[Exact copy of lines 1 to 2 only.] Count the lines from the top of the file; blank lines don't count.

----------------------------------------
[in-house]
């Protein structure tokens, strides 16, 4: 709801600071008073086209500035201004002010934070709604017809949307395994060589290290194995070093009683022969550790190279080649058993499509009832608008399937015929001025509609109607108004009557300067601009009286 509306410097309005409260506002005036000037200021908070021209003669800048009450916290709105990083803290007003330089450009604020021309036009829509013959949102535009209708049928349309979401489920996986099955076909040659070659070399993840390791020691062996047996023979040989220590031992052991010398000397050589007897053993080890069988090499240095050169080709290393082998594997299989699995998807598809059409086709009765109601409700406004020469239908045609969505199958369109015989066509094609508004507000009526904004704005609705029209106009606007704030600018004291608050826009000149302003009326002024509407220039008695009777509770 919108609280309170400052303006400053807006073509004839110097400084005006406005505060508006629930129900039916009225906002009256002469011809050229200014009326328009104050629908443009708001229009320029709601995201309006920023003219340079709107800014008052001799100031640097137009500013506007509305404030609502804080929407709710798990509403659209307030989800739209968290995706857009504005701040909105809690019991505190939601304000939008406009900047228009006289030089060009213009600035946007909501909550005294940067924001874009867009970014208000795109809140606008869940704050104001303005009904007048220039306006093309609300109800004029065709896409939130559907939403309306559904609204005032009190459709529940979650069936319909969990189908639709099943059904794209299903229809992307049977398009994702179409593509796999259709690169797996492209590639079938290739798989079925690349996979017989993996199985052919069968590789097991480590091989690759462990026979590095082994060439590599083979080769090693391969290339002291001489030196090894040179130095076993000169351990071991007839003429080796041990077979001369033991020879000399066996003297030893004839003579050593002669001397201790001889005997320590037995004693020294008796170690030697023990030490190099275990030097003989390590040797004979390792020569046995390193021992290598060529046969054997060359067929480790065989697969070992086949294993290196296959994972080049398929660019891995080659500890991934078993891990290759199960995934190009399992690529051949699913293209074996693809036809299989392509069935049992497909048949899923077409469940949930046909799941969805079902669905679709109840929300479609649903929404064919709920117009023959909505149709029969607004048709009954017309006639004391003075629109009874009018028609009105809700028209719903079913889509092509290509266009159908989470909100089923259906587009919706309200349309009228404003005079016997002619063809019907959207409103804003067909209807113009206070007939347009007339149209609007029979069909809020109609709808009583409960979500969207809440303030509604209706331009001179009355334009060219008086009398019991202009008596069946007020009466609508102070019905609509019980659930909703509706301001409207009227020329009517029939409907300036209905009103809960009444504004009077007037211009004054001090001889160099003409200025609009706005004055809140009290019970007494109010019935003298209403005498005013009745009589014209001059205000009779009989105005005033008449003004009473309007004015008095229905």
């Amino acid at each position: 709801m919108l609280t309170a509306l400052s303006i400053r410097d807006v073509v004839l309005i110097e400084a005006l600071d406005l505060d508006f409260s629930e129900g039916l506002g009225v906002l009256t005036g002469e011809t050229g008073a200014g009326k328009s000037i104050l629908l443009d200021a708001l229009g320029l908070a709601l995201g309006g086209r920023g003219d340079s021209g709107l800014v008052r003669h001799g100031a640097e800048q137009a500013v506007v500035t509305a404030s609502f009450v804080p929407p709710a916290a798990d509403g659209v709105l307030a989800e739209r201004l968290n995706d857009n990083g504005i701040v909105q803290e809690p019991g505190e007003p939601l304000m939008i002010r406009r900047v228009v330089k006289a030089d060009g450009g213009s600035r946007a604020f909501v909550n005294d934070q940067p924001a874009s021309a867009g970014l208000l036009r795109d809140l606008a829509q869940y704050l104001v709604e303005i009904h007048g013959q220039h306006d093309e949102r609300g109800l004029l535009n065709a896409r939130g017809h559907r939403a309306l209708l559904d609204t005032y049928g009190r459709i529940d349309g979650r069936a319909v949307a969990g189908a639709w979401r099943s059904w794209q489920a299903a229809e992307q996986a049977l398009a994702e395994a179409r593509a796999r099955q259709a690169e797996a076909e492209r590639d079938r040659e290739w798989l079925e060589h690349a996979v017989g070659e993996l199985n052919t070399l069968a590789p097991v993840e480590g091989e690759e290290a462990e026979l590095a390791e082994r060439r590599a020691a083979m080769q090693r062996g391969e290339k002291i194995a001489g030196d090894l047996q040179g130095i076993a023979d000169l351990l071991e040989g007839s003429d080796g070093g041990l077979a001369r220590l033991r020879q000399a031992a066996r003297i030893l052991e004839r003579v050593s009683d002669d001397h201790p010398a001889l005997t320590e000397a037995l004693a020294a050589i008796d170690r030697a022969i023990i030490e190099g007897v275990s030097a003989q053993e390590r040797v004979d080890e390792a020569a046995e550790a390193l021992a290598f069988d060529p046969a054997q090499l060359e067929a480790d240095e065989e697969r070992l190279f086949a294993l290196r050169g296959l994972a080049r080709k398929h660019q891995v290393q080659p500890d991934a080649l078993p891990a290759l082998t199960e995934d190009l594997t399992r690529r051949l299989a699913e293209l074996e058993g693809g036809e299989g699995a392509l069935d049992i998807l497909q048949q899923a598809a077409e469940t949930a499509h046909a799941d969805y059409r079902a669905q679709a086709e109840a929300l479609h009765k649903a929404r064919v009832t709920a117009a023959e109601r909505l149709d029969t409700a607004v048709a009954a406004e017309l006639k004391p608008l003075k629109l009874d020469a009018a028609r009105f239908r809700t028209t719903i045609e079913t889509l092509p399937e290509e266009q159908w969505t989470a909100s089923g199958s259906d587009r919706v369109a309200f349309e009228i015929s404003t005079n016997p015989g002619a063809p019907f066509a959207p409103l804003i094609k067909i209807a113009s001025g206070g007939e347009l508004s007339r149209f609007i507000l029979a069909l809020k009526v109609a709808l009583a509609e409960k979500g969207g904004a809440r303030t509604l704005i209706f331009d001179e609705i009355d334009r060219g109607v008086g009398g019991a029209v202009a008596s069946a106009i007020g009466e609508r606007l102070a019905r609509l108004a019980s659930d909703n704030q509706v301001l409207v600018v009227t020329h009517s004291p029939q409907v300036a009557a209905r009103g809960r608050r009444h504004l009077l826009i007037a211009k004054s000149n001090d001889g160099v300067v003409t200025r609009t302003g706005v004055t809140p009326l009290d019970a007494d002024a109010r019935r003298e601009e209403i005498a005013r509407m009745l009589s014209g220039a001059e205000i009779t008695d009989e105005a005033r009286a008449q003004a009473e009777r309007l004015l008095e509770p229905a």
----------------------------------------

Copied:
[in-house]
């Protein structure tokens, strides 16, 4: 709801600071008073086209500035201004002010934070709604017809949307395994060589290290194995070093009683022969550790190279080649058993499509009832608008399937015929001025509609109607108004009557300067601009009286 509306410097309005409260506002005036000037200021908070021209003669800048009450916290709105990083803290007003330089450009604020021309036009829509013959949102535009209708049928349309979401489920996986099955076909040659070659070399993840390791020691062996047996023979040989220590031992052991010398000397050589007897053993080890069988090499240095050169080709290393082998594997299989699995998807598809059409086709009765109601409700406004020469239908045609969505199958369109015989066509094609508004507000009526904004704005609705029209106009606007704030600018004291608050826009000149302003009326002024509407220039008695009777509770 919108609280309170400052303006400053807006073509004839110097400084005006406005505060508006629930129900039916009225906002009256002469011809050229200014009326328009104050629908443009708001229009320029709601995201309006920023003219340079709107800014008052001799100031640097137009500013506007509305404030609502804080929407709710798990509403659209307030989800739209968290995706857009504005701040909105809690019991505190939601304000939008406009900047228009006289030089060009213009600035946007909501909550005294940067924001874009867009970014208000795109809140606008869940704050104001303005009904007048220039306006093309609300109800004029065709896409939130559907939403309306559904609204005032009190459709529940979650069936319909969990189908639709099943059904794209299903229809992307049977398009994702179409593509796999259709690169797996492209590639079938290739798989079925690349996979017989993996199985052919069968590789097991480590091989690759462990026979590095082994060439590599083979080769090693391969290339002291001489030196090894040179130095076993000169351990071991007839003429080796041990077979001369033991020879000399066996003297030893004839003579050593002669001397201790001889005997320590037995004693020294008796170690030697023990030490190099275990030097003989390590040797004979390792020569046995390193021992290598060529046969054997060359067929480790065989697969070992086949294993290196296959994972080049398929660019891995080659500890991934078993891990290759199960995934190009399992690529051949699913293209074996693809036809299989392509069935049992497909048949899923077409469940949930046909799941969805079902669905679709109840929300479609649903929404064919709920117009023959909505149709029969607004048709009954017309006639004391003075629109009874009018028609009105809700028209719903079913889509092509290509266009159908989470909100089923259906587009919706309200349309009228404003005079016997002619063809019907959207409103804003067909209807113009206070007939347009007339149209609007029979069909809020109609709808009583409960979500969207809440303030509604209706331009001179009355334009060219008086009398019991202009008596069946007020009466609508102070019905609509019980659930909703509706301001409207009227020329009517029939409907300036209905009103809960009444504004009077007037211009004054001090001889160099003409200025609009706005004055809140009290019970007494109010019935003298209403005498005013009745009589014209001059205000009779009989105005005033008449003004009473309007004015008095229905």